A few pictures from New Year's Day at Coney Island

I'll let these images speak for themselves. I'm already done speaking for myself on this topic, if you're interested in reading any of it, click on the 'Gathered Together' label below.

Tuesday, January 1, 2008

Last Year at the New Year

There are three new year's traditions that, until now, I have never undertaken. Times Square, naturally is the first. Never been there, never will. I have no desire to spend six hours penned up on the sidewalk. The New Year's Day Mummers Parade, in Philadelphia, is an event I'd like to get down to, since what I've seen of it looks like fun. But today I was tackling the third, and the most convenient new year's adventure, one that entails only a drive on the Belt. The steady rain of the cold gray morning was ending as I turned onto Ocean Parkway. I was hoping the rain would continue, thinking it would keep the crowds away. In my mind's eye it would just be me and the guy from the Daily News, but that was a fantasy. This was New Year's day, this is Coney Island, and that means only one thing:

Polar bears, many dressed in costumes and other outlandish outfits, running full speed along the dirt-colored sand, kicking up the foam and surf and sand at the water's edge. They rush straight in, faster and further into the water than anyone would even in the summertime, they scream, screetch, bellow and just plain yell. Pasty white flesh turns bright pink, even the leathery Florida tans betray a lobster glow.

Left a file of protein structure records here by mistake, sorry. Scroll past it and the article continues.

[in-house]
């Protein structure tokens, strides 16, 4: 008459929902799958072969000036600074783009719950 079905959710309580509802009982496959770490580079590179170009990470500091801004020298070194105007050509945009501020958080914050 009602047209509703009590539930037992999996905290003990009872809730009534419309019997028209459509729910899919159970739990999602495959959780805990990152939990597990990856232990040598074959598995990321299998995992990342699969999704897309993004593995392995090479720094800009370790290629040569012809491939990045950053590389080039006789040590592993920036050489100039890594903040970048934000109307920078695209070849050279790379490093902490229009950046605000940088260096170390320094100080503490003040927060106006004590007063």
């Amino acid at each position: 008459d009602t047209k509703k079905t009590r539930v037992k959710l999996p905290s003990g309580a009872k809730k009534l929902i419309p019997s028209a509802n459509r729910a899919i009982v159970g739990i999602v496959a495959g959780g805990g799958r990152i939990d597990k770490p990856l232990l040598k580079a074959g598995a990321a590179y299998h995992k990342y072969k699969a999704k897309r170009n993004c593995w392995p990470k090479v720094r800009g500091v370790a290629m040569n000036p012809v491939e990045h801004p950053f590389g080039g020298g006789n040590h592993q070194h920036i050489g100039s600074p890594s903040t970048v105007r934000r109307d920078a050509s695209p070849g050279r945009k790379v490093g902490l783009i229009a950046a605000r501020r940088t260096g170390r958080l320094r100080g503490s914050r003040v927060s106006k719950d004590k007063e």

The festivities began with a single bagpiper, dressed in a white terrycloth bathrobe and vivid yellow earflap hat strolling through the sand. The crowd surrounded, opening before him and closing behind as he made his way to the waters edge. He stood there, playing as the photographers swarmed about, standing and crouching, all the while shooting, paying no attention to the fact that the entire Atlantic Ocean was at their turned backs. Attention was paid, though, for the piper's timing was excellent, and a swift and cold wave broke just about calf-high on the crowd just as he finished, and sending people surging with the water up onto the beach. A whistle was blown, and a cry went up. Through the sea of onlookers in standard winter wear came the half-naked, the near-naked, and unfortunately Speedo-challenged.

The Polar Bear Club of Coney Island has been swimming in the Atlantic in the winter since about 1903. While I don't believe there have been any fatalities since then, you have to wonder how these people can do this sort of thing without the odds catching up with them. If you or I were to drop off a west side pier in December or February we'd be dead of hypothermia in fifteen minutes. Yet....

Now while today was fairly mild (air temps were in the high 40's, the water, I'm told, was 43 degrees) there have been years when there was snow on the beach and the wind was kicking through with a serious edge. I was grateful that today was not like that, and my only concession to the elements was my selection of a red plaid scarf to accent my pleated vest and denim jacket. The gloves and umbrella I'd left in the car back on Surf Avenue; the rain had stopped just before I arrived.